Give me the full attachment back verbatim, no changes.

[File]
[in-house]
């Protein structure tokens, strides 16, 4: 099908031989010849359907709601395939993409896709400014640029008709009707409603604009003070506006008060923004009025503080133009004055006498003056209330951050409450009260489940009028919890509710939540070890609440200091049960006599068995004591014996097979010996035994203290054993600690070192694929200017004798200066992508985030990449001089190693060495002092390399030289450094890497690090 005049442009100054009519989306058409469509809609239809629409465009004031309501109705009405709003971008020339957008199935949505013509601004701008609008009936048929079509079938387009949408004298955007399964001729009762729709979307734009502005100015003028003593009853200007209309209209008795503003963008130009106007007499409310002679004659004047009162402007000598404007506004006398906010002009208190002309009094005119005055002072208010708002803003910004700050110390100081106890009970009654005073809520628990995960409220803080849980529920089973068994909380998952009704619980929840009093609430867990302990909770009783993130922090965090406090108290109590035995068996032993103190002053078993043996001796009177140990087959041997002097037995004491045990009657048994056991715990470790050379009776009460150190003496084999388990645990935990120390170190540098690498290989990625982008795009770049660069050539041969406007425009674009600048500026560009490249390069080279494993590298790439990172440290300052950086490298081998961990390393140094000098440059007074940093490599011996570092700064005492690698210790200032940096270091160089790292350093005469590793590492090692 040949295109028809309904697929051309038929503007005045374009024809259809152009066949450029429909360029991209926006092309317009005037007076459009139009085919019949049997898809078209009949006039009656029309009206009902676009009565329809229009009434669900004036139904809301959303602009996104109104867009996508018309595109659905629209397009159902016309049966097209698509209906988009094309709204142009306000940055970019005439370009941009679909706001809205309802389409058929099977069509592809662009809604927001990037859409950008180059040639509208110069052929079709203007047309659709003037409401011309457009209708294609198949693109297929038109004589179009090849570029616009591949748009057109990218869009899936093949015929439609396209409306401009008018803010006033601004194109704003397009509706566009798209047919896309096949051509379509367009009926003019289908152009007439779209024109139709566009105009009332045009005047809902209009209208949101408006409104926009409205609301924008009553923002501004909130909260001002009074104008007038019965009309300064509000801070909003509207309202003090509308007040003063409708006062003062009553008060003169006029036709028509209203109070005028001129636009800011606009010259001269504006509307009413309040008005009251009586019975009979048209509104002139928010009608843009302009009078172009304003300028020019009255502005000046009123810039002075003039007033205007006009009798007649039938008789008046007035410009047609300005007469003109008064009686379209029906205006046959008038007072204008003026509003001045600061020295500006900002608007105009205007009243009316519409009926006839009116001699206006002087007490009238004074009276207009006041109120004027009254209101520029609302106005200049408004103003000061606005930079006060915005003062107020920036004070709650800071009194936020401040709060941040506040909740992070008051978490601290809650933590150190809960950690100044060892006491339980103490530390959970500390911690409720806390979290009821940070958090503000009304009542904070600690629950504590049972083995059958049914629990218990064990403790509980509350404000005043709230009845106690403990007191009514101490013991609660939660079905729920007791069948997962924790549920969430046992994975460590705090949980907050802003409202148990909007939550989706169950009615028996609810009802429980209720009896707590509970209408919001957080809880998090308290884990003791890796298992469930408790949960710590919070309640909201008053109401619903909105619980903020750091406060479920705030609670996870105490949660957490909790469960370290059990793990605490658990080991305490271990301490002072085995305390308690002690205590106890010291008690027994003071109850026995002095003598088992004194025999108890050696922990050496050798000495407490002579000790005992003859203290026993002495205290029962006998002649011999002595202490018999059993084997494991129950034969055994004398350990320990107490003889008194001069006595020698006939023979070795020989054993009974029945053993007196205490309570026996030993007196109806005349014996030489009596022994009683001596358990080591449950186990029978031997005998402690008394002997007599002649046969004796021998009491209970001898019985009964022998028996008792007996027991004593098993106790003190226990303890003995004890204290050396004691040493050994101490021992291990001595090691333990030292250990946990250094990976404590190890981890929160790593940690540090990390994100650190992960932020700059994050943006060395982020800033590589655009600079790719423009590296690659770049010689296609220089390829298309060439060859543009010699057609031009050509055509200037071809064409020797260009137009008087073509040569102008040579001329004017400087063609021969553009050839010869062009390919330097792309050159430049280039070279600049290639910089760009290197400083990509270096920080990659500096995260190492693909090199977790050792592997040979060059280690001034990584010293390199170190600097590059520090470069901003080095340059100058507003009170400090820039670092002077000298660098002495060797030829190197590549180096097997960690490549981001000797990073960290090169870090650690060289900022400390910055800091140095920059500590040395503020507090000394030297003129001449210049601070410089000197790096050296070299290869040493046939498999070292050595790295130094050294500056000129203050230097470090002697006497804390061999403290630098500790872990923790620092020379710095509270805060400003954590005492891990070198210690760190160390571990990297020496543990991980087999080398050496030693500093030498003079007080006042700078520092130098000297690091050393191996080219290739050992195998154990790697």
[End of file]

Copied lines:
[in-house]
């Protein structure tokens, strides 16, 4: 099908031989010849359907709601395939993409896709400014640029008709009707409603604009003070506006008060923004009025503080133009004055006498003056209330951050409450009260489940009028919890509710939540070890609440200091049960006599068995004591014996097979010996035994203290054993600690070192694929200017004798200066992508985030990449001089190693060495002092390399030289450094890497690090 005049442009100054009519989306058409469509809609239809629409465009004031309501109705009405709003971008020339957008199935949505013509601004701008609008009936048929079509079938387009949408004298955007399964001729009762729709979307734009502005100015003028003593009853200007209309209209008795503003963008130009106007007499409310002679004659004047009162402007000598404007506004006398906010002009208190002309009094005119005055002072208010708002803003910004700050110390100081106890009970009654005073809520628990995960409220803080849980529920089973068994909380998952009704619980929840009093609430867990302990909770009783993130922090965090406090108290109590035995068996032993103190002053078993043996001796009177140990087959041997002097037995004491045990009657048994056991715990470790050379009776009460150190003496084999388990645990935990120390170190540098690498290989990625982008795009770049660069050539041969406007425009674009600048500026560009490249390069080279494993590298790439990172440290300052950086490298081998961990390393140094000098440059007074940093490599011996570092700064005492690698210790200032940096270091160089790292350093005469590793590492090692 040949295109028809309904697929051309038929503007005045374009024809259809152009066949450029429909360029991209926006092309317009005037007076459009139009085919019949049997898809078209009949006039009656029309009206009902676009009565329809229009009434669900004036139904809301959303602009996104109104867009996508018309595109659905629209397009159902016309049966097209698509209906988009094309709204142009306000940055970019005439370009941009679909706001809205309802389409058929099977069509592809662009809604927001990037859409950008180059040639509208110069052929079709203007047309659709003037409401011309457009209708294609198949693109297929038109004589179009090849570029616009591949748009057109990218869009899936093949015929439609396209409306401009008018803010006033601004194109704003397009509706566009798209047919896309096949051509379509367009009926003019289908152009007439779209024109139709566009105009009332045009005047809902209009209208949101408006409104926009409205609301924008009553923002501004909130909260001002009074104008007038019965009309300064509000801070909003509207309202003090509308007040003063409708006062003062009553008060003169006029036709028509209203109070005028001129636009800011606009010259001269504006509307009413309040008005009251009586019975009979048209509104002139928010009608843009302009009078172009304003300028020019009255502005000046009123810039002075003039007033205007006009009798007649039938008789008046007035410009047609300005007469003109008064009686379209029906205006046959008038007072204008003026509003001045600061020295500006900002608007105009205007009243009316519409009926006839009116001699206006002087007490009238004074009276207009006041109120004027009254209101520029609302106005200049408004103003000061606005930079006060915005003062107020920036004070709650800071009194936020401040709060941040506040909740992070008051978490601290809650933590150190809960950690100044060892006491339980103490530390959970500390911690409720806390979290009821940070958090503000009304009542904070600690629950504590049972083995059958049914629990218990064990403790509980509350404000005043709230009845106690403990007191009514101490013991609660939660079905729920007791069948997962924790549920969430046992994975460590705090949980907050802003409202148990909007939550989706169950009615028996609810009802429980209720009896707590509970209408919001957080809880998090308290884990003791890796298992469930408790949960710590919070309640909201008053109401619903909105619980903020750091406060479920705030609670996870105490949660957490909790469960370290059990793990605490658990080991305490271990301490002072085995305390308690002690205590106890010291008690027994003071109850026995002095003598088992004194025999108890050696922990050496050798000495407490002579000790005992003859203290026993002495205290029962006998002649011999002595202490018999059993084997494991129950034969055994004398350990320990107490003889008194001069006595020698006939023979070795020989054993009974029945053993007196205490309570026996030993007196109806005349014996030489009596022994009683001596358990080591449950186990029978031997005998402690008394002997007599002649046969004796021998009491209970001898019985009964022998028996008792007996027991004593098993106790003190226990303890003995004890204290050396004691040493050994101490021992291990001595090691333990030292250990946990250094990976404590190890981890929160790593940690540090990390994100650190992960932020700059994050943006060395982020800033590589655009600079790719423009590296690659770049010689296609220089390829298309060439060859543009010699057609031009050509055509200037071809064409020797260009137009008087073509040569102008040579001329004017400087063609021969553009050839010869062009390919330097792309050159430049280039070279600049290639910089760009290197400083990509270096920080990659500096995260190492693909090199977790050792592997040979060059280690001034990584010293390199170190600097590059520090470069901003080095340059100058507003009170400090820039670092002077000298660098002495060797030829190197590549180096097997960690490549981001000797990073960290090169870090650690060289900022400390910055800091140095920059500590040395503020507090000394030297003129001449210049601070410089000197790096050296070299290869040493046939498999070292050595790295130094050294500056000129203050230097470090002697006497804390061999403290630098500790872990923790620092020379710095509270805060400003954590005492891990070198210690760190160390571990990297020496543990991980087999080398050496030693500093030498003079007080006042700078520092130098000297690091050393191996080219290739050992195998154990790697």